Thursday, 3 May 2012

Review: Toy Soldiers (Steam Version)

Like tower defence games?  Like World War I?  Well Toy Soldiers has got both for you, in a more family friendly way.  Toy soldiers was a hugely successful XBLA game that was recieved very positively by the Xbox press, and I can see why.

Basically the game takes place in the imagination of a child playing with what would be described as the best toy soldiers game ever, if actually existed.  Playing as both the British and German forces, you build towers that are based on weapons of the great war.  Machine gun nests, mustard gas, howitzers, mortars and anti aircraft towers are available and can be upgraded into improved or more specialised versions.  Each tower is animated beautifully with little soldiers manning the guns and firing, reloading and even dying as the tower takes damage from the attacking waves.
Ready! Aim! Fire!

Other defences include fighter biplanes, bombers aircraft, tanks and sniper towers.  Controls for these are very simple and change the game from being a simple tower defence title, into a kind of horde mode game, with towers to help you.  You can also control any tower you build and fine tune your aim.  Some are easier to use than others, but when you need a specific target killed instead of leaving it to chance with the AI, its a great option.  Every few levels you will encounter a boss toy that will deploy units and do big damage to your towers.  These end of level baddies are a change of pace and a real challenge on the higher settings.  Every level also has a side objective that will unlock an item that can be viewed in a collection, they don't do anything other than give little tidbits of information, but its something else to aim for while playing.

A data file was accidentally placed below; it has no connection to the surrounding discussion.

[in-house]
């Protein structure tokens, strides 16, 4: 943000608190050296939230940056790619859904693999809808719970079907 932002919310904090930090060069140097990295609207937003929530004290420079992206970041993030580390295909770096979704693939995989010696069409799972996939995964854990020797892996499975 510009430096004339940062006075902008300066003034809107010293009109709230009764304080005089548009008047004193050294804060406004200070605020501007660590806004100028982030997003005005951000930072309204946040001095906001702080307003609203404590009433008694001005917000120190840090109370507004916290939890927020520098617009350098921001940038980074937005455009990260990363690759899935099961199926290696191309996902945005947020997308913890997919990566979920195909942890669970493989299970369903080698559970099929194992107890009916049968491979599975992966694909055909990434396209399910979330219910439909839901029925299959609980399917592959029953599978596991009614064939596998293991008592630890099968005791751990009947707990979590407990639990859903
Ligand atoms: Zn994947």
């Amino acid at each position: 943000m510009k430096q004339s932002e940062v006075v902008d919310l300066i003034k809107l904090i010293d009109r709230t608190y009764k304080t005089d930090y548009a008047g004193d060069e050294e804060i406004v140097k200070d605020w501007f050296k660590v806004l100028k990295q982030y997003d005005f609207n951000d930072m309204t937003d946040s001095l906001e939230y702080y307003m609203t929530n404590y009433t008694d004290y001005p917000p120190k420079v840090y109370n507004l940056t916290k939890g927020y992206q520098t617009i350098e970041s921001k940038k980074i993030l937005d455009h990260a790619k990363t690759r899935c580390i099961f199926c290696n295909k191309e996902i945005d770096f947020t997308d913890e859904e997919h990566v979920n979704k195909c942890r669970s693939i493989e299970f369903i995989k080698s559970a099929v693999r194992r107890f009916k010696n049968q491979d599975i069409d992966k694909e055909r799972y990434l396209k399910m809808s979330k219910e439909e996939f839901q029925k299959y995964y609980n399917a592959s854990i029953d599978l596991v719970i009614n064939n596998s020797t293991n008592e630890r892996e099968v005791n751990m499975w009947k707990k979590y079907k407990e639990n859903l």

The game is relatively short, but for only £4.99 its not bad, and has replayability with leaderboards, higher difficulty settings and a survival mode that will truly test your micromanaging skills at tower defence gameplay.  This versions comes with the two DLC packs, one adding the french in their own campaign, complete with new french soldiers for all of the allied towers.  The other DLC is more of a fun challenge mode, featuring the germans defending an allied onslaught using UFO's, WW2 Mustangs, Spacemen and clockwork robots.
Battlefields look great

The graphics are really nice for a downloadble title and is probably the most in depth I have seen from a TD game.  Soldiers and vehicles animate well, popping into springs and coils when they die, rather than gib or bleed out (since these are toys remember).  The map becomes more damaged and cratered as shells land all over and buildings get hit by explosives.  Every map looks great with a distinct look and feel.  The units and towers have a great look to them, as the developers have captured that old metal toy soldier look for them.

Unfortunately the port did not carry over the multiplayer and splitscreen elements of the Xbox version. Signal Studios have apologised for this, but have said its unlikely we will see these modes added.  Also another thing that annoyed me was the forced use of GFWL.  Something that I know can be an immediate deal breaker for some.

Sound wise the game is pretty good.  Weapons sound right, explosions are big and loud, the music has a kind of black and white movie era quality to it.  There is no dialogue to speak of, bar a few random lines from the soldiers at the beginning of each level.
The little soldiers personalities shine through when viewed up close

Overall this is a great little downloadable title, perfect for those of you with the tower defence bug and a great game for people who are new to the genre.  There is hope that Signal studios will port their more recent work, Toy Soldiers Cold war, which takes the setting to the 1980's and looks to be a massive upgrade to Toy Soldiers.

SCORE 7.8/10 - If the multiplayer had been included and GFWL been dropped for steams system, I would have given this an 8.5, but sadly these factors drag it down.  I do still recommend playing it since the game as it is plays well and still immense fun.


Post a Comment